Exchange websites offer a different way to vacation,
experience a new place
By: Rosalie Rayburn, Albuquerque Journal, April 10, 2016
If you’re handy with a screwdriver, love animals and are not afraid of a little housework, there is a world of travel opportunities out there.
A growing number of websites act as international matchmakers between folks eager to trade house-sitting duties with homeowners who want to go off on vacation knowing their pets and home will be cared for.
And if you’re interested in swapping your New Mexico home for the authentic experience of living in a Swedish farmhouse for a few weeks for free, there are websites for that, too.
Kerry Brock, a retired businessman who lives in Santa Fe, has done dozens of home exchanges with people all over the world since the mid-1990s. He and his wife have stayed in homes throughout North America and in New Zealand, France, Australia, Sweden, Bali and Madagascar, an island off the southeast coast of Africa.
The accommodations ranged from a tiny apartment in Paris to a 150-year-old Javanese-style home in Bali complete with two servants.
“It’s not for everyone, and it’s not right for every holiday,” Brock said. “But to us, it has been absolutely fabulous.”
Building a network
The couple did their first exchange through personal friends, but the arrival of websites that allow far-flung homeowners to post house photos and details online has made the process easier, he said. Saving on the cost of accommodation has allowed them to stay longer in destinations, sometimes as long as nine weeks.
It’s given them the opportunity to shop and socialize in the local community and appreciate other cultures in ways not possible when staying in a hotel or touring by bus. They’ve also made lasting friendships.
“You end up building an international network of acquaintances that mean something,” Brock said.
Brock has used HomeExchange.com and HomeLink.org for his arrangements. But there are many other websites, most of which charge a membership fee. Some cater to particular markets; Knok.com is mostly for families; International Vacation Home Exchange, IVHE.com, focuses on vacation or second-home swapping.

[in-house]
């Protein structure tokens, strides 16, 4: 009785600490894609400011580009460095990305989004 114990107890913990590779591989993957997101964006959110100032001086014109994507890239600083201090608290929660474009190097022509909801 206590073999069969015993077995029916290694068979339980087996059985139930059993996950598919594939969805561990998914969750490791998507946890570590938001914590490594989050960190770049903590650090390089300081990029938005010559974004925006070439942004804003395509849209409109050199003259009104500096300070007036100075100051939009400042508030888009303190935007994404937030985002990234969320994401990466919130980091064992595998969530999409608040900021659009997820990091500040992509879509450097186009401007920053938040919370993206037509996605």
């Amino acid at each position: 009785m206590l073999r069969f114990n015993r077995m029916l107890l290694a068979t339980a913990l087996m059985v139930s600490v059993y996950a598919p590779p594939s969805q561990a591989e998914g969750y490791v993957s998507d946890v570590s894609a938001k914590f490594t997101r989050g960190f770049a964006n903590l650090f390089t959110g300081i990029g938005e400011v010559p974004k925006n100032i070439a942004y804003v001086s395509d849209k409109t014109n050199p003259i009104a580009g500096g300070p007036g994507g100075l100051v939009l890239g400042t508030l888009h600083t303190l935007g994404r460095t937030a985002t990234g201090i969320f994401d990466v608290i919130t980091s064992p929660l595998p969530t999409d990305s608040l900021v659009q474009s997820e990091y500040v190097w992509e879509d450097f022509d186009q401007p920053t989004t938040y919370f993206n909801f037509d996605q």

The exchanges can be simultaneous, as when the owners swap houses at the same time, or non-simultaneous, which can happen with second homes.
Some exchanges include the use of cars.
The websites enable interested parties to contact each other in a secure environment. HomeExchange’s etiquette guide recommends allowing plenty of time for this stage. Parties have to get to know each other and feel comfortable about the arrangement.
“You have to ask yourself ‘do you feel comfortable with people sleeping in your bed, and opening your closets,’” Brock said.
He said they always set restrictions such as no pets, children or smoking in their home.
While Santa Fe, with its historic buildings and art galleries, may be a more familiar destination, former New Mexico resident Joanna Marsh said Albuquerque has unique attractions.
“If I still lived in Albuquerque, I wouldn’t hesitate to promote my home,” Marsh said.
She said Albuquerque’s International Balloon Fiesta would offer a great home exchange opportunity. Marsh now lives in Costa Rica where she has used both the home exchange and house-sitting websites for vacation arrangements.
Marsh said she and her husband are usually away for a month.
She shared these tips for promoting your home for a home exchange or house sitting situation.
Post details of your house sitting or home exchange request well in advance of the planned departure date.
“I’m a big believer in taking really good photographs. I like to see bedrooms, bathrooms and the kitchen,” Marsh said.
She always prepares an instruction manual with details about things like how to operate the washing machine – she’s found that Europeans are not familiar with U.S.-style washers – pet care, and useful phone numbers.
House sitting websites like MindMyHouse.com and HouseCarers.com show house requests for house sitting in locations worldwide. Some are very remote, requiring 4-wheel-drive vehicles. Some require house-sitters to be experienced with horses, or able to handle multiple dogs and cats. Others need competence in gardening or household maintenance. Some situations are paid, some not; references may also be necessary.
“I usually engage in lots of correspondence. I can sense if someone is sincere and I have a good feeling about them,” Marsh said. “I’ve maintained friendships with the people who’ve stayed in our house. It’s a nice way to meet people.”